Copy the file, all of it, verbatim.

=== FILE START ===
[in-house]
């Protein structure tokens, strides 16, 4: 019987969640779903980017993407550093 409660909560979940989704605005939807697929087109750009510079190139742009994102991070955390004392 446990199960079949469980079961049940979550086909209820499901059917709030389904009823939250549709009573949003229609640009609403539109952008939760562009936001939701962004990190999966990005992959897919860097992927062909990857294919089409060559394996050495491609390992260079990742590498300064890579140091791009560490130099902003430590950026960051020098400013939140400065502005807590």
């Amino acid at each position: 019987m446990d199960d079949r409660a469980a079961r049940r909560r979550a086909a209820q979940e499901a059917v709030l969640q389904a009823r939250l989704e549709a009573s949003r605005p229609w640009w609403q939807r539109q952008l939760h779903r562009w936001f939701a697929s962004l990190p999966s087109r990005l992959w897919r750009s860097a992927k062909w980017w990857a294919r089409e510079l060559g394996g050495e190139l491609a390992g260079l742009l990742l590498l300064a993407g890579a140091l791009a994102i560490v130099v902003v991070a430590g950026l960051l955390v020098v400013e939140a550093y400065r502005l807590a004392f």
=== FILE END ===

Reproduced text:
[in-house]
């Protein structure tokens, strides 16, 4: 019987969640779903980017993407550093 409660909560979940989704605005939807697929087109750009510079190139742009994102991070955390004392 446990199960079949469980079961049940979550086909209820499901059917709030389904009823939250549709009573949003229609640009609403539109952008939760562009936001939701962004990190999966990005992959897919860097992927062909990857294919089409060559394996050495491609390992260079990742590498300064890579140091791009560490130099902003430590950026960051020098400013939140400065502005807590």
């Amino acid at each position: 019987m446990d199960d079949r409660a469980a079961r049940r909560r979550a086909a209820q979940e499901a059917v709030l969640q389904a009823r939250l989704e549709a009573s949003r605005p229609w640009w609403q939807r539109q952008l939760h779903r562009w936001f939701a697929s962004l990190p999966s087109r990005l992959w897919r750009s860097a992927k062909w980017w990857a294919r089409e510079l060559g394996g050495e190139l491609a390992g260079l742009l990742l590498l300064a993407g890579a140091l791009a994102i560490v130099v902003v991070a430590g950026l960051l955390v020098v400013e939140a550093y400065r502005l807590a004392f």